Some decisions are easily made, others have many connotations due to complexity of people involved, too many options or the need but not necessarily the ‘want’ when it comes to having to make a decision.
Decision making is primarily based around problem solving so now you are considering two elements. If you look at your daily routine, you’ll find you are constantly making, just not really acknowledging it as it becomes routine.
However, once we drift from familiarity, we encounter uncertainty where the decision you make may have a major impact on life, business or other people.
I believe we’re all capable of making decisions once we develop complete confidence in our abilities. So, to help that process, consider the following ‘5 point implementation plan’ next time you have that unfamiliar but all important decision to make.
Look to what the benefits will be as a result of making that decision. Where there are others involved in the process, encourage the positive features and also their contribution.
Get the facts first
All too often I see people trying to make decisions simply based on apparently saving money (upfront costs at least).
Gain all the facts first. For example, if choosing between suppliers, compare hidden charges, perhaps an annual rebate structure or how reliable are they? I once lost a 500m2 order for plasterboard to a rival company because they were 1p/m2 cheaper. I later discovered they had turned up 3hrs later with 6 guys on site waiting! That was a payment of 18hrs skilled labour for a saving of £5! You do the maths.
Check out the options
Insure you have looked at all the alternatives whether it be a product, a service or a process. Explore what alternatives there are by using those around you.
From here consider implications of each along with risks and practicality … insure the solution matches the objective and funds can match both.
Select the best
If the answer is still vague with each option having its benefits, create a ‘decision matrix’. A simple tool that removes the emotional attachment of decision making. Draw a matrix with options going from top to bottom down the right side. Along the top from left to right, the criteria required to be met. Along each option, give a rating from 0 to 10 under each criteria and on the far right, total up.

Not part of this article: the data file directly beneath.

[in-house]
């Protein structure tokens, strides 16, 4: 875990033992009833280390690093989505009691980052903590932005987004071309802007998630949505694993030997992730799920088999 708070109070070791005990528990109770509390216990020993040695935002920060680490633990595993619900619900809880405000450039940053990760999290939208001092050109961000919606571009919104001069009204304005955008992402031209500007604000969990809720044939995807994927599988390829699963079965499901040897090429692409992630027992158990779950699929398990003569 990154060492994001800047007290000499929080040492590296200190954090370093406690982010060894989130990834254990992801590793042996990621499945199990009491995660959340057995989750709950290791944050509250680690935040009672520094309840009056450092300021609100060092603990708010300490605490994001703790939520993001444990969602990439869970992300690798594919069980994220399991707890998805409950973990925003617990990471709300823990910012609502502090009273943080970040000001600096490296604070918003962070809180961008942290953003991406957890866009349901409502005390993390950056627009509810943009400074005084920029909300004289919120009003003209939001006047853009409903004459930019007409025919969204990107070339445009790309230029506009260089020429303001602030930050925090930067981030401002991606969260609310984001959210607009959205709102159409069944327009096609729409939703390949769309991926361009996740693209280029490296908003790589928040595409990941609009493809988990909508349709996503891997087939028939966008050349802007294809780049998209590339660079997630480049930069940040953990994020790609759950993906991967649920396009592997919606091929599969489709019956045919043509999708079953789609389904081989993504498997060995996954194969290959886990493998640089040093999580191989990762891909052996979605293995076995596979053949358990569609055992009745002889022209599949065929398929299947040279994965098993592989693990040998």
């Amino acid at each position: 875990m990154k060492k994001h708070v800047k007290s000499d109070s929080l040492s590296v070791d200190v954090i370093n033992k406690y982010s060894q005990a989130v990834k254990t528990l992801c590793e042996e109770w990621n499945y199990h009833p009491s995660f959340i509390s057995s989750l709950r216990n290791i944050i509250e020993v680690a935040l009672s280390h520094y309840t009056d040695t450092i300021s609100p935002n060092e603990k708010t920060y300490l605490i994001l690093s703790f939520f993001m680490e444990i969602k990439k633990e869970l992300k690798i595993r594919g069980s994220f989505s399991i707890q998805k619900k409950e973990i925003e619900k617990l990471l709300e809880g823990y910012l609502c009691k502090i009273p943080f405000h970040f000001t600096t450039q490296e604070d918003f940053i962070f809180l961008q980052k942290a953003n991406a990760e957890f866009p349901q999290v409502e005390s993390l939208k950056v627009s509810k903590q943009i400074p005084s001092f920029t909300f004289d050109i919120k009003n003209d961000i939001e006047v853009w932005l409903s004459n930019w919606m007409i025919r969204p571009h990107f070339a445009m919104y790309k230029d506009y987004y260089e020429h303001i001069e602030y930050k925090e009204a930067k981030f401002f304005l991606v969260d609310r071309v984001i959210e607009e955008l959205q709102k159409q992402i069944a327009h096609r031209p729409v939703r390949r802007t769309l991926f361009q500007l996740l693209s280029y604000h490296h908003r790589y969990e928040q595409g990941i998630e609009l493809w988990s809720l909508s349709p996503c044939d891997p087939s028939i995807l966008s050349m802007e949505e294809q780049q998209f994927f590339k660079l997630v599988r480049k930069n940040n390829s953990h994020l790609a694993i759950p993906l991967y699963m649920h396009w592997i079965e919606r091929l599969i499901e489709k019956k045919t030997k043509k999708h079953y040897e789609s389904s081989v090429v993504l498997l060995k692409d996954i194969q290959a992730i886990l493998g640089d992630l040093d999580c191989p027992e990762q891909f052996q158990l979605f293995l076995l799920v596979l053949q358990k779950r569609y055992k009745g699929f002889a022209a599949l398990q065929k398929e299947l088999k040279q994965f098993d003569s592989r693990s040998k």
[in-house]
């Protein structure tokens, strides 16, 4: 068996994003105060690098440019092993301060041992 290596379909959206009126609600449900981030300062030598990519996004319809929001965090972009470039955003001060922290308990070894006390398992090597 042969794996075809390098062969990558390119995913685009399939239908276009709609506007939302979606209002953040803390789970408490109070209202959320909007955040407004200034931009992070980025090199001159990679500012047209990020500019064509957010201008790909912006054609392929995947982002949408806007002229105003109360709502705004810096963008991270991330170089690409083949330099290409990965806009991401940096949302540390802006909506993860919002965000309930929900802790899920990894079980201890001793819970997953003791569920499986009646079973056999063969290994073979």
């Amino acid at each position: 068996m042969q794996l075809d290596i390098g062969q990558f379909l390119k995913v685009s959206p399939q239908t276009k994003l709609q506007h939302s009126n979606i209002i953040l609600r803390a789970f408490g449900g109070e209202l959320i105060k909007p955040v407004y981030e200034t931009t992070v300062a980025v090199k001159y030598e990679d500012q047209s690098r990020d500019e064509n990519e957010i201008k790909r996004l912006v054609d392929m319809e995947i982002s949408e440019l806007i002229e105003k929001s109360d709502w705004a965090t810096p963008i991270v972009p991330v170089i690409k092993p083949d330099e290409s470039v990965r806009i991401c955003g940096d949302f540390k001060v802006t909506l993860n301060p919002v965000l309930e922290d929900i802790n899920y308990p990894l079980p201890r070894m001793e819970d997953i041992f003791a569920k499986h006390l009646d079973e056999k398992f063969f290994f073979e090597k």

Whichever scores the highest will prove to be the best overall option.
Once done … walk away and do nothing! Return a day later to re-examine or, if an urgent decision is required, still walk away for a short while and return with fresh eyes to re-evaluate what has been decided.
Announce and proceed
Put on your inspirational hat and go out there to inform all those who will be affected by this new decision.
If there is a team of people involved, encourage them to participate, giving them elements to control and be responsible for. Insure they know how important they are to the overall success of this decision, give them ownership.
Coaching to Success’ director, Neil Nutburn, welcomes your enquiries if you are considering change but unsure the best way of moving yourself or your business forward. Darwin wrote “It is not the strongest of the species that survives, nor the most intelligent that survives. It is the one that is the most adaptable to change”. So for those who endorse the evolution of moving forward by making decisions, contact Neil on 07761 187238 or email email@example.com.